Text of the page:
To curious readers, James found an error in the sentance: "Riding a bicycle is an act of continuous, unconscious balance, the habit of turning left as the bicycle falls slightly right, right as it falls slightly left, in a series of minute automatic corrections." He correctly noted that if you are riding a bicycle and turn away from the direction in which your bicycle is leaning, you will soon be glad you are wearing gloves and a helmut.

                        The corrected version is:

                        "Riding a bicycle is an act of continuous, unconscious balance, the habit of turning right as the bicycle falls slightly right, left as it falls slightly left, in a series of minute automatic corrections."
                        Ed.

                        Comment


                        • #13
                          Re: Recession 2007: Part I - Eric Janszen

                          Thank you for sharing a very intimate portrait of who you are, where you came from, how you think, and your own personal struggle with understanding these very complex issues. I thought the article was beautifully done.

                          I would love to see the charts you presented recast in constant dollars, or constant percent of GDP, or ...? I know there's an inescapable element of arbitrariness in doing so, but it would yield another estimate of the current situation that I think would be worth viewing.

                          What is it about human behavior that always forces excellence to the limit? One crude example is how close all of the NASCAR racers have to get to the wall, just to stay even with the competition. (I love watching the segment before the race where Wally Dallenbach drives an otherwise brave sports hero to screaming fits of terror with a single lap around the track). So it seems to be with our credit system, that we drive ourselves to the absolute extreme limit of capitalization of (estimated) future wealth creation, and then noisily overshoot and undershoot around that extreme. The fiat money system that has evolved optimizes our ability to do this.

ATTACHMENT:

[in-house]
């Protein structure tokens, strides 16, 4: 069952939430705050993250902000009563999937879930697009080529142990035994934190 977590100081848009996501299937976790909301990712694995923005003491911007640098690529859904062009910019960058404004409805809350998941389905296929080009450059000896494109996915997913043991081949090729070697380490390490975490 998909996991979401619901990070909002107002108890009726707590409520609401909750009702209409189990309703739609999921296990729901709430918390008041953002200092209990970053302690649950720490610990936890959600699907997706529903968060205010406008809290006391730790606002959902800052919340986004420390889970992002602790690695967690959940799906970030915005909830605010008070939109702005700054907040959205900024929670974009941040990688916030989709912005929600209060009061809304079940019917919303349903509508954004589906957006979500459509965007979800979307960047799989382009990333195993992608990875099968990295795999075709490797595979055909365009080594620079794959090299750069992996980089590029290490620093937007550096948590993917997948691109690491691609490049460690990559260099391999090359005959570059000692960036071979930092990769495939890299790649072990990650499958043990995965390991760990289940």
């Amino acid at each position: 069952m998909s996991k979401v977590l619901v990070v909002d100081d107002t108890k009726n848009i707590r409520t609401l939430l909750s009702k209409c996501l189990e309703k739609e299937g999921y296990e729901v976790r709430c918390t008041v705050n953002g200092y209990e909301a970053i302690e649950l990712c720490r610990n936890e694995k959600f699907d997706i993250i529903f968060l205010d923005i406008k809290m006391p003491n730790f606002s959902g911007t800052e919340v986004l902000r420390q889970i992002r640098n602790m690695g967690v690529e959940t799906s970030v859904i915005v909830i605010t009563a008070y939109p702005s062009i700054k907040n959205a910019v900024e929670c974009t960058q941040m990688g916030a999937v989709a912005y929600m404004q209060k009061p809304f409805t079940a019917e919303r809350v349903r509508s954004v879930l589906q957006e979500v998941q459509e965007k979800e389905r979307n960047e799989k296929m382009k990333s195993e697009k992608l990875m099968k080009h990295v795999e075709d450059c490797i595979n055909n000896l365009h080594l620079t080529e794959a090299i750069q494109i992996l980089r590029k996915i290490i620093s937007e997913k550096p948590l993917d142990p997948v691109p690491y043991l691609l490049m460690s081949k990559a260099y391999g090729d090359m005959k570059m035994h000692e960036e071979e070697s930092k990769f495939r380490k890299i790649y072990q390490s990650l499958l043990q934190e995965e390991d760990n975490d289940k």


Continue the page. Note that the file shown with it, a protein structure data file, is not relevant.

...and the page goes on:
I believe that markets determine this estimate more accurately than we might think, even within the fiat system. Markets are massively powerful learning machines, evolved from the human cognition that evolved from that granddaddy of learning machines, the DNA-based evolutionary system. They are certainly not infallible, but they are the best learning mechanisms available to determine economic outcomes for humans. And they are proveably better than the world's smartest man in determing value.

                          I agree with the guess/forecast that we've overshot our ability to pay off current credit, in all its various guises. But I also know that the scale of the current system is unimaginable, that contemplating interactions betweens billions of humans is about as easy to do as counting the stars.

                          The beauty of your article, to me, was the very personal insight you gave us into how you resolve all this uncertainty, and find the courage to take a stand on what you believe and understand, in the midst of all the uncertainty.

                          Comment


                          • #14
                            Re: Recession 2007: Part I - Eric Janszen

                            Fall is great in Boston. In college I painted houses in Lexington - it's a beautiful town.

                            Wondering if any of your thoughts have changed vis-a-vis kapoom theory, specifically the deflationary "ka" element. On a YOY basis, it looks like nationally homes will lose value nominally as well as in real terms. This seems at odds with some of itulip's earlier predictions about the housing market. By your estimation, is the nominal decline in housing at all an indication that deflationary winds may be stronger than forecast?

                            Our sagacious friend the bond market seems to be unhappy with growth right now. Inflation, at least during this part of the cycle seems poised to go lower, despite the fed's supposed vigilance against it. How entrenched a recession do you see?
                            check out the charts at blog.myspace.com/dannycharts

                            Comment


                            • #15
                              Re: Recession 2007: Part I - Eric Janszen

                              State sales taxes flash recession warning
                              By Joan Gralla - Analysis

                              NEW YORK (Reuters) - About half of all states are collecting less from their sales taxes than expected, which could signal a recession lies ahead as the home market fades.

                              The receding housing boom could then reveal the underlying economic weakness it had camouflaged, according to Philippa Dunne, a co-editor with the New York-based Liscio Report, published by an economic research firm.

                              To Dunne, the recession warning light is flashing yellow.
                              "There are a lot of unknowns, but the state sales tax receipts are pretty much at recession levels," she said, adding about 25 states are seeing disappointing sales tax revenues.

                              It's not just jobs in construction, lending and real estate that are at risk. Less demand for materials, from cement to carpets, could cause malls and manufacturers to slash workers. more...
                              Ed.

                              Comment